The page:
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September 17, 2014

Saving Our Savings

 

Yesterday the Senate Finance Committee held a hearing, "Retirement Savings 2.0—Updating Savings Policy for the Modern Economy."  The hearing comes on the heels of a recent Federal Reserve report, “2013 Survey of Consumer Finances,” which detailed the current state of retirement-account balances.
 
The average balance in an American retirement account has risen 10 percent in the last three years. The median balance actually rose even more, up 25 percent, to $59,000.
 
However, those with retirement accounts have dropped below 50 percent. Only about 40 percent of Americans in the bottom half income bracket have retirement accounts. Their average account balances have decreased, those with “upper middle” incomes decreased their participation, and those at the highest end saw their contributions decrease by 8 percent.
 
The Center for Retirement Research National Retirement Risk Index shows that more than half of Americans are not saving enough for retirement. Indeed, thirty one percent have no savings, including 20 percent of those who are getting close to retirement age (55 or older).
 
So what is going on?  Senator Ron Wyden, chair of the Senate Finance Committee, said in his opening statement, “It is a fact of today’s economy that millions of Americans are unable to save. Report after report has shown that America’s middle class is—at best—struggling to stay afloat. Five years after the Great Recession, it remains tough for many people to find and hold a steady job. The cost of a college education is rising. Millions of Americans had their wealth tied up in their homes before the housing collapse, and they haven’t come close to a full recovery. And a lot of working families are seeing their take-home pay drop.”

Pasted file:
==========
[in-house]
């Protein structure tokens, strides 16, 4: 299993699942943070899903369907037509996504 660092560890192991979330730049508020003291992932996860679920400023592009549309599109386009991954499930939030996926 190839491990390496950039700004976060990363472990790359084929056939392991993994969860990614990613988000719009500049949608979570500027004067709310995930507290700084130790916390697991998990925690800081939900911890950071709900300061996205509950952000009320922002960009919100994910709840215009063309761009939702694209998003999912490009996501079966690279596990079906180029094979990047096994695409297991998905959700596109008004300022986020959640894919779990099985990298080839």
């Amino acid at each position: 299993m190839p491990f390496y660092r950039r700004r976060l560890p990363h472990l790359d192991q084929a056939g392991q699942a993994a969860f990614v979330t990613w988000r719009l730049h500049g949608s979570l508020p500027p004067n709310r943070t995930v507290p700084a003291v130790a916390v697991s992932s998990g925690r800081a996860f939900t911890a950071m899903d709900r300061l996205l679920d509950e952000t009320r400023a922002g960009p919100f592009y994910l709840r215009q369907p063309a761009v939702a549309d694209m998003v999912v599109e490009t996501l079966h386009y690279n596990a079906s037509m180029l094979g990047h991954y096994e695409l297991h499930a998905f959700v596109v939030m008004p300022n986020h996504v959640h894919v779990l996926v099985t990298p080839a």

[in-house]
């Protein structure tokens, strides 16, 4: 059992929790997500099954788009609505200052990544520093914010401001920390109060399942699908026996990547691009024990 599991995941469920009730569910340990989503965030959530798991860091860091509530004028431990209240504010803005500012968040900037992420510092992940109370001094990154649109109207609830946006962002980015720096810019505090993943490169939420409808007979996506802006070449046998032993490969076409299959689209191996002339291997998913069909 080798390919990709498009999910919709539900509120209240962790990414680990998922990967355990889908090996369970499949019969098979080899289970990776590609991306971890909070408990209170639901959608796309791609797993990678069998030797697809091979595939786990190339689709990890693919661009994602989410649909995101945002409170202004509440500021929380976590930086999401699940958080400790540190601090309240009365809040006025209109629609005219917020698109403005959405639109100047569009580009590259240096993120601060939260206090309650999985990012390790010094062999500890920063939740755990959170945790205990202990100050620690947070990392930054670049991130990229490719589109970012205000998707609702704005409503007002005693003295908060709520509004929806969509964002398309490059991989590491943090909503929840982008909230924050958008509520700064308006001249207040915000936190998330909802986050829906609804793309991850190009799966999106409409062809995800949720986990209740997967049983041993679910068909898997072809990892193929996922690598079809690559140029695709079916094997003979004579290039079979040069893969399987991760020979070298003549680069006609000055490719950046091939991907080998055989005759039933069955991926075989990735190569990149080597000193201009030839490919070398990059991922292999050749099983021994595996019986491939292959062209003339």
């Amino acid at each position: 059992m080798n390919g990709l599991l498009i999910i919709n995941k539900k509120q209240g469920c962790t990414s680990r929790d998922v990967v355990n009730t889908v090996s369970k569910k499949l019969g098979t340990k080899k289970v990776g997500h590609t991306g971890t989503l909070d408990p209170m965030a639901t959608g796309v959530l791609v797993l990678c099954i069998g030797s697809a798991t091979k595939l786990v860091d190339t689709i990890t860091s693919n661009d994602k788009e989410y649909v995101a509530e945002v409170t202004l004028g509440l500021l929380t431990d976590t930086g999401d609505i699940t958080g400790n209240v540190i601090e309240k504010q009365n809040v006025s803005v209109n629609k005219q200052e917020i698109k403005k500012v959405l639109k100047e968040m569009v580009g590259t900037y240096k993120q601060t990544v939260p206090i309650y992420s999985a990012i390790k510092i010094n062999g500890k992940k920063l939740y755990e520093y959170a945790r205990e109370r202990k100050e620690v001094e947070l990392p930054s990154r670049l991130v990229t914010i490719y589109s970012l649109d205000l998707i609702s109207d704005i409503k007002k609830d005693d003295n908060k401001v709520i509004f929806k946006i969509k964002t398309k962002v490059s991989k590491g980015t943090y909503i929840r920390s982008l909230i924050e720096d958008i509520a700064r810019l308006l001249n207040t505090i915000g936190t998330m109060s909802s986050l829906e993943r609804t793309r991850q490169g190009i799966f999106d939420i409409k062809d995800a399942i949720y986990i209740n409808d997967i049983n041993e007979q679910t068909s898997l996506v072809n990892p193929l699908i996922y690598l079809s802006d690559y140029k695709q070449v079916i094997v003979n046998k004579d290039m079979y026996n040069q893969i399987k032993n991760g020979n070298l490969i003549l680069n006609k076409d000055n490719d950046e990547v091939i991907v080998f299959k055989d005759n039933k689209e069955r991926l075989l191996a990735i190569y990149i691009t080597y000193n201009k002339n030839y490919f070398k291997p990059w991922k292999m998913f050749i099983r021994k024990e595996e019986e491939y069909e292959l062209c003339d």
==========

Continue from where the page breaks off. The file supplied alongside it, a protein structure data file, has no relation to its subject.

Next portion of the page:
But rather than becoming another political playground in the class-warfare game, government should take a hard look at itself and understand the damage it is inflicting on financially fragile families.
 
The problems Senator Wyden mentions are created by government. As the federal government took over student loans, guaranteeing more and more money, higher education took advantage and tuition increased. With the federal government capturing Fannie Mae and Freddie Mac, placing them under questionable receivership conditions, the federal government has caused even more confusion in the housing finance marketplace.
 
The Obama administration recently introduced one more savings device, the MyRA, which is designed so that “…the working poor financ[e] the government's deficit spending. By creating accounts that invest in a government pool, it's yet another way for the Treasury to raise funds without having to sell bonds in the public markets.
 
Congress could have introduced some simplicity and consistency amongst the many tax advantaged ways to save, helping citizens understand the best means for them and increasing their savings; it didn’t.
 
Government also needs to get out of the way of the economy—whether it’s the FCC threatening massive new rules on the top corporate investors or Obama playing gimmicky populist games on inversions instead of reforming the corporate tax code. Ultimately, we need a growing economy that creates more opportunities for sound investment, more jobs and more money to invest.


 

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